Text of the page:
A breakthrough in two-step absorption methodology revolutionizes 3D laser printing, offering a cost reduction of orders of magnitude compared to prevalent 3D laser nanoprinting systems. Leveraging a recently reported photoresist system based on two-step absorption and an economical continuous-wave semiconductor laser diode, this innovation redefines affordability in high-resolution manufacturing. Employing a compact MEMS xy-scanner coupled with a high-NA microscope objective lens enables a lateral spatial resolution of about 100 nm.


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A shoe-box-sized 3D laser nanoprinter based on two-step absorption

  • 1. Institute of Applied Physics (APH), Karlsruhe Institute of Technology (KIT), 76128 Karlsruhe, Germany
  • 2. Institute of Nanotechnology (INT), Karlsruhe Institute of Technology (KIT), 76128 Karlsruhe, Germany
  • Corresponding author:

    Tobias Messer, tobias.messer@kit.edu

    Martin Wegener, martin.wegener@kit.edu

doi: https://doi.org/10.37188/lam.2024.027

Abstract: 

State-of-the-art commercially available 3D laser micro- and nanoprinters using polymeric photoresists based on two- or multi-photon absorption rely on high-power pico- or femtosecond lasers, leading to fairly large and expensive instruments. Lately, we have introduced photoresists based on two-step absorption instead of two-photon absorption, allowing for the use of small and inexpensive continuous-wave 405 nm wavelength GaN semiconductor laser diodes with light-output powers below 1 mW. Here, using the identical photoresist system and similar laser diodes, we report on the design, construction, and characterization of a 3D laser nanoprinter that fits into a shoe box. This shoe box contains all optical components, namely the mounted laser, the collimation- and beam-shaping optics, a miniature MEMS xy-scanner, a tube lens, the focusing microscope objective lens (NA=1.4, 100× magnification), a piezo slip-stick z-stage, the sample holder, a camera monitoring system, LED sample illumination, as well as the miniaturized control electronics employing a microcontroller. We present a gallery of example 3D structures printed with this instrument. We achieve about 100 nm lateral spatial resolution and focus scan speeds of about 1 mm/s. Potentially, our shoe-box-sized system can be made orders of magnitude less expensive than today’ s commercial systems.

Research Summary

Advancements in two-step absorption allow for shoe-box-sized 3D laser nanoprinters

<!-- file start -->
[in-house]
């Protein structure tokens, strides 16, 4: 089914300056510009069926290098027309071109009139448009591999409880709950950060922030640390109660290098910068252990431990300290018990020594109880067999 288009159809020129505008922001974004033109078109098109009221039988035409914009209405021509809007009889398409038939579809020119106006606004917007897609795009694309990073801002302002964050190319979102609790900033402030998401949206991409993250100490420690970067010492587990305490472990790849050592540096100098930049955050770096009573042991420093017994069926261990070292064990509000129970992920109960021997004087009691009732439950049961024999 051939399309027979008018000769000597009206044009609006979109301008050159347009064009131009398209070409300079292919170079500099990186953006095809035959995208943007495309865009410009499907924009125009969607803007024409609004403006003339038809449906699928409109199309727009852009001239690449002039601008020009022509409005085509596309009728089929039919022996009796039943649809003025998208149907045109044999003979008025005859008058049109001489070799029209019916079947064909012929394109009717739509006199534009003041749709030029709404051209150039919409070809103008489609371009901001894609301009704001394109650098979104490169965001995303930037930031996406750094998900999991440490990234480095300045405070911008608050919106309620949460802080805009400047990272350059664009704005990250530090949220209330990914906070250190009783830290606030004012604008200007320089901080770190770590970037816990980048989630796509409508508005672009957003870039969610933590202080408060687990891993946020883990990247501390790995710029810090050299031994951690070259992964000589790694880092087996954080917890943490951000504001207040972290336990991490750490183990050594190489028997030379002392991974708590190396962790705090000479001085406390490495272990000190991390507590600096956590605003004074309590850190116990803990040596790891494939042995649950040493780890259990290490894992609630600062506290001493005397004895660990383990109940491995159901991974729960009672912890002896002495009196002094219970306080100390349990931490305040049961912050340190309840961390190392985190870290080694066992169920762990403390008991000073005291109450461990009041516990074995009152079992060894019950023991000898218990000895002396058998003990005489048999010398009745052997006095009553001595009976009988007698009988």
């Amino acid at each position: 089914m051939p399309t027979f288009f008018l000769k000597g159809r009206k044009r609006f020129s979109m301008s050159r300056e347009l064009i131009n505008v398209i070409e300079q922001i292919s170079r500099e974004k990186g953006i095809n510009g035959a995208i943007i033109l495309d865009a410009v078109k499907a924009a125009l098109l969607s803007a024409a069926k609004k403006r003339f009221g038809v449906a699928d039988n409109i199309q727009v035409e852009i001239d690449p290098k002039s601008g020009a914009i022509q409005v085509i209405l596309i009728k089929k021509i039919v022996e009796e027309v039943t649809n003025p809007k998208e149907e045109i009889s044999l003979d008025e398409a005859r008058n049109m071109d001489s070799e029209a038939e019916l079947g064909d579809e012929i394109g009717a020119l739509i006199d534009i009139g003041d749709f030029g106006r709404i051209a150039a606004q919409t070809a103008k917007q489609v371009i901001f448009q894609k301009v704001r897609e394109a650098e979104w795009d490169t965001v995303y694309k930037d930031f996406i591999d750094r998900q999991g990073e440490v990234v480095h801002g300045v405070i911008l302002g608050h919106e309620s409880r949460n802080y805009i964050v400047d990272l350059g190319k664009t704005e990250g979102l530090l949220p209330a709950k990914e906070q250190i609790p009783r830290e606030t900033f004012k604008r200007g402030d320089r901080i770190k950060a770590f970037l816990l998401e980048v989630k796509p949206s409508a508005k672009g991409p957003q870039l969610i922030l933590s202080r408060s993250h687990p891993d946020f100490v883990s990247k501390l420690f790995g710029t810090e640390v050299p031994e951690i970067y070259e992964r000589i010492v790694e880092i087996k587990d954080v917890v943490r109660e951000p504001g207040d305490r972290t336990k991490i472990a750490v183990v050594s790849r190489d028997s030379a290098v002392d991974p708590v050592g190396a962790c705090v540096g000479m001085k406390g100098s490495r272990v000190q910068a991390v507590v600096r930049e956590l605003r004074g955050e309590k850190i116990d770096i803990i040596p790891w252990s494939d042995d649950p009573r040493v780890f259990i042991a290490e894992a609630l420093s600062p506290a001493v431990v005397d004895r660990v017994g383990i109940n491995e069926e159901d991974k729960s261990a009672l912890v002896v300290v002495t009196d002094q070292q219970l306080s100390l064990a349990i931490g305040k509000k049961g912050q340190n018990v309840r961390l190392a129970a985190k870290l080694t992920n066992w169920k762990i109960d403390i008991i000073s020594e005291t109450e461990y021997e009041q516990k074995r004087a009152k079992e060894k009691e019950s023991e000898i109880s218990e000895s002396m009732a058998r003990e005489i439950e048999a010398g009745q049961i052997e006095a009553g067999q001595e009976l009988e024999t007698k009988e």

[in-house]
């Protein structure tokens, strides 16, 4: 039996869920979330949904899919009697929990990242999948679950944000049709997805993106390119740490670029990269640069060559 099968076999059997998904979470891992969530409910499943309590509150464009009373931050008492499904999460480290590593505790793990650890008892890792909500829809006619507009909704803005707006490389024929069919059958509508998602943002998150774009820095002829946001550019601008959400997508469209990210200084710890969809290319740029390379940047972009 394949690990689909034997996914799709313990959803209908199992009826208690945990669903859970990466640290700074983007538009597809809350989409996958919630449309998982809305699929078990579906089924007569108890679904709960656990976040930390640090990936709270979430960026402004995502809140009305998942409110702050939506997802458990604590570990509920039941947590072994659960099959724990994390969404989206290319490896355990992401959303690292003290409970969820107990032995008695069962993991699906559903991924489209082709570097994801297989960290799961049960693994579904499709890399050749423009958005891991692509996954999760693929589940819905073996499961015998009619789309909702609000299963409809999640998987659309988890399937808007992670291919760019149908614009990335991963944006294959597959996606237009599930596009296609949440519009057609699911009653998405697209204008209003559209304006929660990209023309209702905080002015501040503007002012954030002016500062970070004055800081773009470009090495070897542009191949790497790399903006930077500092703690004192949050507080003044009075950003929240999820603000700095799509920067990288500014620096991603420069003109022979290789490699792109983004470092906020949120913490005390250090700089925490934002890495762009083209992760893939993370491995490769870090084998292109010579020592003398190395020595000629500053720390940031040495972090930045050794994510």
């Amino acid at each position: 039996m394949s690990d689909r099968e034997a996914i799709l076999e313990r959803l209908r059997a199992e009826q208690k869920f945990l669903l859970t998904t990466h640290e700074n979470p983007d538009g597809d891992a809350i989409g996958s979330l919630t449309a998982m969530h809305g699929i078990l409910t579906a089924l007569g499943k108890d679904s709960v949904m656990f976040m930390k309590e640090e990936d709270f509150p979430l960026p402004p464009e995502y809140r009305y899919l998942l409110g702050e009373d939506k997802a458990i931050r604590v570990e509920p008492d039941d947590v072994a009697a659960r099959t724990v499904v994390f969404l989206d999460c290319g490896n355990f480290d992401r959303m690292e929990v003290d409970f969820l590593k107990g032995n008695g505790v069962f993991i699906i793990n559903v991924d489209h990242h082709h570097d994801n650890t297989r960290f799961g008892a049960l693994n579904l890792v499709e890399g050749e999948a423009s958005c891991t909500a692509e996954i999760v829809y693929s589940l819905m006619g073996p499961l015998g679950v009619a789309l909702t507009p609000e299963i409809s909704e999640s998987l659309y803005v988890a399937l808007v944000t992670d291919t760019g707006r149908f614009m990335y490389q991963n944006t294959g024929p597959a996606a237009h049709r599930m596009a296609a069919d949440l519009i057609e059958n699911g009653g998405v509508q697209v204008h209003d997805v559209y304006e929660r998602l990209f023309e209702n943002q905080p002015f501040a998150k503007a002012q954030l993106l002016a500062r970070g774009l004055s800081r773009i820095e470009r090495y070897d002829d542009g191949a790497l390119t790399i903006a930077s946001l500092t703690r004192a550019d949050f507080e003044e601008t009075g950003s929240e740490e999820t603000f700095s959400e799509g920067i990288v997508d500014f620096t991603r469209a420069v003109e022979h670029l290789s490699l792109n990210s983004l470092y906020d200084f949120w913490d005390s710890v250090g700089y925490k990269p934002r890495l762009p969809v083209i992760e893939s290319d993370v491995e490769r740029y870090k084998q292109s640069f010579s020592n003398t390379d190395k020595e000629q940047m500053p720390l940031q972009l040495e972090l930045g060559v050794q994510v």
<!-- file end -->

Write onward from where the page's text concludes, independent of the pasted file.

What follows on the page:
A breakthrough in two-step absorption methodology revolutionizes 3D laser printing, offering a cost reduction of orders of magnitude compared to prevalent 3D laser nanoprinting systems. Leveraging a recently reported photoresist system based on two-step absorption and an economical continuous-wave semiconductor laser diode, this innovation redefines affordability in high-resolution manufacturing. Employing a compact MEMS xy-scanner coupled with a high-NA microscope objective lens enables a lateral spatial resolution of about 100 nm.


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    • In the field of micro- and nanofabrication, multi-photon 3D laser nanoprinting has become a mature and widespread technology1-8. The major challenges in this field are to further boost print speed, increase spatial resolution, make available a larger variety of dissimilar materials, and to democratize the technology in the sense of drastically reducing size and cost of such instruments9-11. While a lot of recent research tackles the first points, we address the last point of the list in this paper – while upholding excellent spatial resolution at the optical-diffraction limit.

      Two-photon or multi-photon absorption processes are commonly used in polymer 3D laser printing because they introduce a nonlinearity that suppresses unwanted accumulation of light-induced exposure in the tails of a diffraction-limited laser focus (“proximity effect”)1. Today, far more than thousand users worldwide employ corresponding commercial instrumentation for applications ranging from micro-optical components, micro-robots, scaffolds for cell culture, to mechanical metamaterials1. Often, the instrumentation is run in cleanrooms in multi-user facilities, as the cost of such instruments lies in the range of half a million to a million Euros or US Dollars. The instruments are table-top, but still have volumes of hundreds of liters. Cost and volume are to a large degree connected with the necessity of pico- or femtosecond lasers for making two-photon absorption sufficiently efficient. These aspects make the technology hard to access for many small university groups.